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# basic

Basic notations View other versions (2)

## Basic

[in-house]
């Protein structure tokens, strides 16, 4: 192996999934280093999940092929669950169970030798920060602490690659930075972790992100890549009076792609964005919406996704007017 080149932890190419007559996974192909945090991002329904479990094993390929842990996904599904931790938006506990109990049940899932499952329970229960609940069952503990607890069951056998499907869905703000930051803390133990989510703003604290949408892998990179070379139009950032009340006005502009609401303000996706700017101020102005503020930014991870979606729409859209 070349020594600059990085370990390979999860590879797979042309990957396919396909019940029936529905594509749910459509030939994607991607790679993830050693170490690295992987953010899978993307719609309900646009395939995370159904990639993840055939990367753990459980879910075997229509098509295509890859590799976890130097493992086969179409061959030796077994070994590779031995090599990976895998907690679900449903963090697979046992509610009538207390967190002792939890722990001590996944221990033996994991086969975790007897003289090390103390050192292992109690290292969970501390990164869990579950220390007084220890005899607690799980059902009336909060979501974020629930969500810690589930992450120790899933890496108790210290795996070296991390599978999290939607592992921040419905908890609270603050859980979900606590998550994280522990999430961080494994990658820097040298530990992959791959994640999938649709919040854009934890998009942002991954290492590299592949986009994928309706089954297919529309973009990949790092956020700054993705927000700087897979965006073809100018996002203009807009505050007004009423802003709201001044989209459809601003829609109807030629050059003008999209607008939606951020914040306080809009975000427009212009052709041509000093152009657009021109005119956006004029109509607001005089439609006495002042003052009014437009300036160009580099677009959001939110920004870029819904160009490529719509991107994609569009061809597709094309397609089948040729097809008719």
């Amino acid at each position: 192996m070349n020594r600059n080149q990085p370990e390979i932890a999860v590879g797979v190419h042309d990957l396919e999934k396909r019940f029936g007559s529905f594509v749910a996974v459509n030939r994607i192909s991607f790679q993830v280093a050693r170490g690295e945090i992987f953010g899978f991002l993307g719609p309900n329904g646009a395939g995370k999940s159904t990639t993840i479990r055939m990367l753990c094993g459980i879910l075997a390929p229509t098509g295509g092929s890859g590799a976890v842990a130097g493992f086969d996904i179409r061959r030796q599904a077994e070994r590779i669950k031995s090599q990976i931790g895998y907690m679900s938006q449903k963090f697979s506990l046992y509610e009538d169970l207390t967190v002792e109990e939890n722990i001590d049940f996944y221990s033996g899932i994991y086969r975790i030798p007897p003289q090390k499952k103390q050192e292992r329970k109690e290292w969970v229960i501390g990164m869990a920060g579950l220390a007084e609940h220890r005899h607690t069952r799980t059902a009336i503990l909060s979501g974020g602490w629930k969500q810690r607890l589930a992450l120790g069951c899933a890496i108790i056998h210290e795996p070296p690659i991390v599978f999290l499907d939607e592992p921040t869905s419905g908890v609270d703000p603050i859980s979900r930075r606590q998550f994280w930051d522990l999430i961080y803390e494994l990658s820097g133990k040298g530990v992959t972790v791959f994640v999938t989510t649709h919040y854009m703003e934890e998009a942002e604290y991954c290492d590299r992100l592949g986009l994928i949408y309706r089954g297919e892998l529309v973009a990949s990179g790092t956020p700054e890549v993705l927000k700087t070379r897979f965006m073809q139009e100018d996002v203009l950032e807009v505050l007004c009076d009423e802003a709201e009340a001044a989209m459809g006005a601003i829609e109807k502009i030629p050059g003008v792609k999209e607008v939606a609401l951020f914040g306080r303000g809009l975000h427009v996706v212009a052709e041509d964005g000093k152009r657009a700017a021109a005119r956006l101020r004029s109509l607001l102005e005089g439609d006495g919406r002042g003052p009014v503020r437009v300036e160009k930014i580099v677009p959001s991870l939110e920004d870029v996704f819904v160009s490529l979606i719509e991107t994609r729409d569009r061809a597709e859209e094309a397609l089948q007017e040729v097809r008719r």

This defines a function whose arguments take values from the set and which returns a unique value from the set for each corresponding argument. For example consider the function , given by . By evaluating this function at various values of the argument the following results are obtained, , , . This defines the composite function defined by the relation for all values of , where and are apropriately chosen functions. The absolute value function defined as: For example , , . This tells that has an approximate value of , in other words where is a very small positive value. For example . This tells that has a much greater value than , for example . This tells that has a much smaller value than , for example . The signum function defined as: For example , , . The floor function which gives the largest integer less than or equal to . For example , . The ceiling function which gives the smallest integer not less than . For example , . The square root of is a non-negative real number such that . Obviously always has to be non-negative. For example , while is not a proper expression since is negative. The -th root of is a real number such that . If is even needs to be non-negative, as is the case for the square root with . For example , , while is not a proper expression since the order of the root is even but is negative. If is an expression that depends on the value of , this evaluates the following sum For example if then the above sum becomes If is an expression that depends on the value of , this evaluates the sum over those indices for which the predicate becomes true. For example if and the predicate is : " is a prime and is less than " then the sum becomes Notice that if the predicate consists of several conditions, these are written one below the other as above. By letting : "" this generalised sum becomes the previous easier sum If is an expression that depends on the value of , this evaluates the following product For example if then the above product becomes If is an expression that depends on the value of , this evaluates the product over those indices for which the predicate becomes true. For example if and the predicate is : " is a prime and is less than " then the product becomes Notice that if the predicate consists of several conditions, these are written one below the other as above. By letting : "" this generalised product becomes the previous easier product The factorial function of argument defined through The binomial coefficient of the natural numbers and defined through